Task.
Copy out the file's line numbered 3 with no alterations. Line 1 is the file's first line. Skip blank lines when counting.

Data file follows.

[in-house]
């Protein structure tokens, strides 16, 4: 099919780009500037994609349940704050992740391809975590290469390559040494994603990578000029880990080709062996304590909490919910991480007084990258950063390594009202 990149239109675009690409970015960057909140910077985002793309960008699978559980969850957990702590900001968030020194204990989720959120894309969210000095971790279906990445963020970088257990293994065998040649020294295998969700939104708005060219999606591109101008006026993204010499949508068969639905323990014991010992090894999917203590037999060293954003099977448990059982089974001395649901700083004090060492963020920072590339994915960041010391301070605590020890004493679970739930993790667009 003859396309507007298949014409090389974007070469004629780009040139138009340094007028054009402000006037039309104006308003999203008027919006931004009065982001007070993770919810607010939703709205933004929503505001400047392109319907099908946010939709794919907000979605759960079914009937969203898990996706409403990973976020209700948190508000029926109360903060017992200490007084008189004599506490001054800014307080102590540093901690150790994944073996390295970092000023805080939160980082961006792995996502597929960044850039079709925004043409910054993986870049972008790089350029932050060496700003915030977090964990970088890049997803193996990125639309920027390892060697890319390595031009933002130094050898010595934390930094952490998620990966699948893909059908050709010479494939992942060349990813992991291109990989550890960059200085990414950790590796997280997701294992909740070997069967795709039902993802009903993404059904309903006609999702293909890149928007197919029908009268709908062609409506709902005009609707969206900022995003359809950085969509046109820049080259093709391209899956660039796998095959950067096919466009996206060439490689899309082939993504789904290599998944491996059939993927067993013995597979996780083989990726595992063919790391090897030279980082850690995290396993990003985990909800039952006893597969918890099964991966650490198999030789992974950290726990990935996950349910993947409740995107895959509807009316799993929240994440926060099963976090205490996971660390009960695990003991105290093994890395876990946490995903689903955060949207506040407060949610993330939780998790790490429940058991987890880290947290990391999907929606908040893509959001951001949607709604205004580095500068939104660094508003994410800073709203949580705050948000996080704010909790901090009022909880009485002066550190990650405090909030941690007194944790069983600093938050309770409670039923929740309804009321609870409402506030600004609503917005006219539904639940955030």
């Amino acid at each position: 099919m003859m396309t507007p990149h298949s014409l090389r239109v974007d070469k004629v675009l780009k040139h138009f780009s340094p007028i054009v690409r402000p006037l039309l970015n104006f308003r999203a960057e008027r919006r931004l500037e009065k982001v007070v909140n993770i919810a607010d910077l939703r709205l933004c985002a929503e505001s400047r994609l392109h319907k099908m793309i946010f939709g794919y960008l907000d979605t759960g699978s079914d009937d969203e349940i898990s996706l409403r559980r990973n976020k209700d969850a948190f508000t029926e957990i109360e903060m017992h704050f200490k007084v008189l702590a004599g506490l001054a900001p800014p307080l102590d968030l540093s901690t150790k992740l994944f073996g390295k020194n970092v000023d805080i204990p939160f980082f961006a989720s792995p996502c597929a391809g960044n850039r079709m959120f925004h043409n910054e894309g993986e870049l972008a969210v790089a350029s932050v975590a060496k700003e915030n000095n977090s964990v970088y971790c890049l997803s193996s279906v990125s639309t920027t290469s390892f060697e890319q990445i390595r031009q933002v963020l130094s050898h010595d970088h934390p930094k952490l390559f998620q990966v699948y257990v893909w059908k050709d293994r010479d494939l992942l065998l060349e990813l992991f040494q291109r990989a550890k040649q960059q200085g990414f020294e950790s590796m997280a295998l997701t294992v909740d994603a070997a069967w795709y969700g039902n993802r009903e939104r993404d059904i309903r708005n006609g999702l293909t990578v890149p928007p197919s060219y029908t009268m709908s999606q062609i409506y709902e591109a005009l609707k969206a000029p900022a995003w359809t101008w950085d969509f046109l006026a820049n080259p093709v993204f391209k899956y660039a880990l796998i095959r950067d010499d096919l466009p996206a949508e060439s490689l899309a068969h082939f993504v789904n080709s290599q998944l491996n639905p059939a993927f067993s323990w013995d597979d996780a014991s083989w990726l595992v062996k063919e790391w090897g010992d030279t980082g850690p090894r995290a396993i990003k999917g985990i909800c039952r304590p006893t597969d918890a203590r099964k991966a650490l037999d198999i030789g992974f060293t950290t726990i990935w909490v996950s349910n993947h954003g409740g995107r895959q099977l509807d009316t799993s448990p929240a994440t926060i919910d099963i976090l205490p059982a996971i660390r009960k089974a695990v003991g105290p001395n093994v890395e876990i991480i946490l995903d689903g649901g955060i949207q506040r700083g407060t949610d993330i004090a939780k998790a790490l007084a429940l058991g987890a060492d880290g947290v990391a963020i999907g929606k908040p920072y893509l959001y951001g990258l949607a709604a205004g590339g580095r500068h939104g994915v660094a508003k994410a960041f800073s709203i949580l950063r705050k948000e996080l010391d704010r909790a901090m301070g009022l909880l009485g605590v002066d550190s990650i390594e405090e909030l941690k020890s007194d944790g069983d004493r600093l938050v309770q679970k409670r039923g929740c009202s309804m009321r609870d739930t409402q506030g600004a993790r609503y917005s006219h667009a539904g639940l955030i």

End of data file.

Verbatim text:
């Amino acid at each position: 099919m003859m396309t507007p990149h298949s014409l090389r239109v974007d070469k004629v675009l780009k040139h138009f780009s340094p007028i054009v690409r402000p006037l039309l970015n104006f308003r999203a960057e008027r919006r931004l500037e009065k982001v007070v909140n993770i919810a607010d910077l939703r709205l933004c985002a929503e505001s400047r994609l392109h319907k099908m793309i946010f939709g794919y960008l907000d979605t759960g699978s079914d009937d969203e349940i898990s996706l409403r559980r990973n976020k209700d969850a948190f508000t029926e957990i109360e903060m017992h704050f200490k007084v008189l702590a004599g506490l001054a900001p800014p307080l102590d968030l540093s901690t150790k992740l994944f073996g390295k020194n970092v000023d805080i204990p939160f980082f961006a989720s792995p996502c597929a391809g960044n850039r079709m959120f925004h043409n910054e894309g993986e870049l972008a969210v790089a350029s932050v975590a060496k700003e915030n000095n977090s964990v970088y971790c890049l997803s193996s279906v990125s639309t920027t290469s390892f060697e890319q990445i390595r031009q933002v963020l130094s050898h010595d970088h934390p930094k952490l390559f998620q990966v699948y257990v893909w059908k050709d293994r010479d494939l992942l065998l060349e990813l992991f040494q291109r990989a550890k040649q960059q200085g990414f020294e950790s590796m997280a295998l997701t294992v909740d994603a070997a069967w795709y969700g039902n993802r009903e939104r993404d059904i309903r708005n006609g999702l293909t990578v890149p928007p197919s060219y029908t009268m709908s999606q062609i409506y709902e591109a005009l609707k969206a000029p900022a995003w359809t101008w950085d969509f046109l006026a820049n080259p093709v993204f391209k899956y660039a880990l796998i095959r950067d010499d096919l466009p996206a949508e060439s490689l899309a068969h082939f993504v789904n080709s290599q998944l491996n639905p059939a993927f067993s323990w013995d597979d996780a014991s083989w990726l595992v062996k063919e790391w090897g010992d030279t980082g850690p090894r995290a396993i990003k999917g985990i909800c039952r304590p006893t597969d918890a203590r099964k991966a650490l037999d198999i030789g992974f060293t950290t726990i990935w909490v996950s349910n993947h954003g409740g995107r895959q099977l509807d009316t799993s448990p929240a994440t926060i919910d099963i976090l205490p059982a996971i660390r009960k089974a695990v003991g105290p001395n093994v890395e876990i991480i946490l995903d689903g649901g955060i949207q506040r700083g407060t949610d993330i004090a939780k998790a790490l007084a429940l058991g987890a060492d880290g947290v990391a963020i999907g929606k908040p920072y893509l959001y951001g990258l949607a709604a205004g590339g580095r500068h939104g994915v660094a508003k994410a960041f800073s709203i949580l950063r705050k948000e996080l010391d704010r909790a901090m301070g009022l909880l009485g605590v002066d550190s990650i390594e405090e909030l941690k020890s007194d944790g069983d004493r600093l938050v309770q679970k409670r039923g929740c009202s309804m009321r609870d739930t409402q506030g600004a993790r609503y917005s006219h667009a539904g639940l955030i």